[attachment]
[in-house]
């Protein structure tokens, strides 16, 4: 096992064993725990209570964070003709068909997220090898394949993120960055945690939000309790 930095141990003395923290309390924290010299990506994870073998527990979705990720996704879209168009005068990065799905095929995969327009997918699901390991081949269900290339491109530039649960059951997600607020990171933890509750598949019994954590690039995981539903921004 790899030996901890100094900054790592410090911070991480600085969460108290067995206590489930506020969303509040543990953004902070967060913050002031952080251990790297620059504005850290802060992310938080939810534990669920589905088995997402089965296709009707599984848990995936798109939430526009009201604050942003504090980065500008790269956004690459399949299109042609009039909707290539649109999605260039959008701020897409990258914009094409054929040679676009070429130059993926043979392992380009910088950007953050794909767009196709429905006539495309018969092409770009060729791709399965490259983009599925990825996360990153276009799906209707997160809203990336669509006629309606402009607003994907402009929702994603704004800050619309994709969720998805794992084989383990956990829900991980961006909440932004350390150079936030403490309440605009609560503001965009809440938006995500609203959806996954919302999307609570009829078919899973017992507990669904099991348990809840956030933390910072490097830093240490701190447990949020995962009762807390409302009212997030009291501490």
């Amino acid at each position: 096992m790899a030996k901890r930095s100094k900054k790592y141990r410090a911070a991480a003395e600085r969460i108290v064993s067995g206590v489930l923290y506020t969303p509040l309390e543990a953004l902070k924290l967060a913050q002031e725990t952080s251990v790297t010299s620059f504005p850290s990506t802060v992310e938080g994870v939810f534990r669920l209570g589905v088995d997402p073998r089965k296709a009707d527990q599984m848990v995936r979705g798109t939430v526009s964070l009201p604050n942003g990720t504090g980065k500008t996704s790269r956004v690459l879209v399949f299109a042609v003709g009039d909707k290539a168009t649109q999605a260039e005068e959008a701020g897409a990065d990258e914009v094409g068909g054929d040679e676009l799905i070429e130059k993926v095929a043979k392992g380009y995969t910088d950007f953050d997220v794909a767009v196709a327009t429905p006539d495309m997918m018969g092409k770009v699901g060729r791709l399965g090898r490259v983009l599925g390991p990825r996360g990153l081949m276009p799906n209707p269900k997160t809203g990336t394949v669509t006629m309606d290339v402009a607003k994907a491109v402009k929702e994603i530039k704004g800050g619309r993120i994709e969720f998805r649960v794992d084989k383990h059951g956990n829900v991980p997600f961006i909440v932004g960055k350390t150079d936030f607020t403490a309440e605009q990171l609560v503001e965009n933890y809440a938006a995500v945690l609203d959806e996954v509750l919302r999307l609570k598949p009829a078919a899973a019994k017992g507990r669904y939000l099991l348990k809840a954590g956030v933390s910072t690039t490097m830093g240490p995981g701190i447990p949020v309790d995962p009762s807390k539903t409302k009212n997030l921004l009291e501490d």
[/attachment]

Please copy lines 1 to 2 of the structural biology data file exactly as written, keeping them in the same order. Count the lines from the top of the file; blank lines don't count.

[in-house]
């Protein structure tokens, strides 16, 4: 096992064993725990209570964070003709068909997220090898394949993120960055945690939000309790 930095141990003395923290309390924290010299990506994870073998527990979705990720996704879209168009005068990065799905095929995969327009997918699901390991081949269900290339491109530039649960059951997600607020990171933890509750598949019994954590690039995981539903921004 790899030996901890100094900054790592410090911070991480600085969460108290067995206590489930506020969303509040543990953004902070967060913050002031952080251990790297620059504005850290802060992310938080939810534990669920589905088995997402089965296709009707599984848990995936798109939430526009009201604050942003504090980065500008790269956004690459399949299109042609009039909707290539649109999605260039959008701020897409990258914009094409054929040679676009070429130059993926043979392992380009910088950007953050794909767009196709429905006539495309018969092409770009060729791709399965490259983009599925990825996360990153276009799906209707997160809203990336669509006629309606402009607003994907402009929702994603704004800050619309994709969720998805794992084989383990956990829900991980961006909440932004350390150079936030403490309440605009609560503001965009809440938006995500609203959806996954919302999307609570009829078919899973017992507990669904099991348990809840956030933390910072490097830093240490701190447990949020995962009762807390409302009212997030009291501490």